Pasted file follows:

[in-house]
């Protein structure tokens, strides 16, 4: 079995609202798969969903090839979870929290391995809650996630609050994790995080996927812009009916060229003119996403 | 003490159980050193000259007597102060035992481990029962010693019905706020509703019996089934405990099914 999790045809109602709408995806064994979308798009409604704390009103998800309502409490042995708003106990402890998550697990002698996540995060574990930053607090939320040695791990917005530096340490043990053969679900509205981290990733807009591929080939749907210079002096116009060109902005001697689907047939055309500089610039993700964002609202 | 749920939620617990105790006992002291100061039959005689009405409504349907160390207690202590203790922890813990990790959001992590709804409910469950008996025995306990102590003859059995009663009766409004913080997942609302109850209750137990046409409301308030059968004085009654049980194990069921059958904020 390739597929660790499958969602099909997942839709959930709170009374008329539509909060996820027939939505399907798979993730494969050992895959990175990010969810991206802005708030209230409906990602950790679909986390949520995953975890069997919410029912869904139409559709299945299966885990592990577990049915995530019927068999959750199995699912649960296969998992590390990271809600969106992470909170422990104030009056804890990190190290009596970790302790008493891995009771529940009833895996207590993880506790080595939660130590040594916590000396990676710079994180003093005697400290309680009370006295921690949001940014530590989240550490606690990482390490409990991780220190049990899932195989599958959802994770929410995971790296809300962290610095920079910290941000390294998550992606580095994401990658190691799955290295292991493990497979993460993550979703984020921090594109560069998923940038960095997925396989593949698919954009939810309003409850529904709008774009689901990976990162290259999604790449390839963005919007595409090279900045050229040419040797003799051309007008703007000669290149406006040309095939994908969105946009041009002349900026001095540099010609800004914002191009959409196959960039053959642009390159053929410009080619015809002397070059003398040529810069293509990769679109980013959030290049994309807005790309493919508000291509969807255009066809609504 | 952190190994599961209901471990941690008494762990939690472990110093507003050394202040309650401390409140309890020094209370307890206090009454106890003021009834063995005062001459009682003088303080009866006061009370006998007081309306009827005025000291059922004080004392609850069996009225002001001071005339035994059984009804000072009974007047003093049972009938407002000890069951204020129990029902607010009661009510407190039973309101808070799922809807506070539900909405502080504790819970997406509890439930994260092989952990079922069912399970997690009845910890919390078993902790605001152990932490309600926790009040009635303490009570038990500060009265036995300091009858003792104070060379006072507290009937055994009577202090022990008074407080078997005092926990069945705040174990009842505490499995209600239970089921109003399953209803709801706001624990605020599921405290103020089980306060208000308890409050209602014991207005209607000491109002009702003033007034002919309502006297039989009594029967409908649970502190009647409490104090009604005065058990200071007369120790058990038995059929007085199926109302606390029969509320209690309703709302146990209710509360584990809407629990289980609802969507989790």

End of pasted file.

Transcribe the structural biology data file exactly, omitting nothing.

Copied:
[in-house]
């Protein structure tokens, strides 16, 4: 079995609202798969969903090839979870929290391995809650996630609050994790995080996927812009009916060229003119996403 | 003490159980050193000259007597102060035992481990029962010693019905706020509703019996089934405990099914 999790045809109602709408995806064994979308798009409604704390009103998800309502409490042995708003106990402890998550697990002698996540995060574990930053607090939320040695791990917005530096340490043990053969679900509205981290990733807009591929080939749907210079002096116009060109902005001697689907047939055309500089610039993700964002609202 | 749920939620617990105790006992002291100061039959005689009405409504349907160390207690202590203790922890813990990790959001992590709804409910469950008996025995306990102590003859059995009663009766409004913080997942609302109850209750137990046409409301308030059968004085009654049980194990069921059958904020 390739597929660790499958969602099909997942839709959930709170009374008329539509909060996820027939939505399907798979993730494969050992895959990175990010969810991206802005708030209230409906990602950790679909986390949520995953975890069997919410029912869904139409559709299945299966885990592990577990049915995530019927068999959750199995699912649960296969998992590390990271809600969106992470909170422990104030009056804890990190190290009596970790302790008493891995009771529940009833895996207590993880506790080595939660130590040594916590000396990676710079994180003093005697400290309680009370006295921690949001940014530590989240550490606690990482390490409990991780220190049990899932195989599958959802994770929410995971790296809300962290610095920079910290941000390294998550992606580095994401990658190691799955290295292991493990497979993460993550979703984020921090594109560069998923940038960095997925396989593949698919954009939810309003409850529904709008774009689901990976990162290259999604790449390839963005919007595409090279900045050229040419040797003799051309007008703007000669290149406006040309095939994908969105946009041009002349900026001095540099010609800004914002191009959409196959960039053959642009390159053929410009080619015809002397070059003398040529810069293509990769679109980013959030290049994309807005790309493919508000291509969807255009066809609504 | 952190190994599961209901471990941690008494762990939690472990110093507003050394202040309650401390409140309890020094209370307890206090009454106890003021009834063995005062001459009682003088303080009866006061009370006998007081309306009827005025000291059922004080004392609850069996009225002001001071005339035994059984009804000072009974007047003093049972009938407002000890069951204020129990029902607010009661009510407190039973309101808070799922809807506070539900909405502080504790819970997406509890439930994260092989952990079922069912399970997690009845910890919390078993902790605001152990932490309600926790009040009635303490009570038990500060009265036995300091009858003792104070060379006072507290009937055994009577202090022990008074407080078997005092926990069945705040174990009842505490499995209600239970089921109003399953209803709801706001624990605020599921405290103020089980306060208000308890409050209602014991207005209607000491109002009702003033007034002919309502006297039989009594029967409908649970502190009647409490104090009604005065058990200071007369120790058990038995059929007085199926109302606390029969509320209690309703709302146990209710509360584990809407629990289980609802969507989790």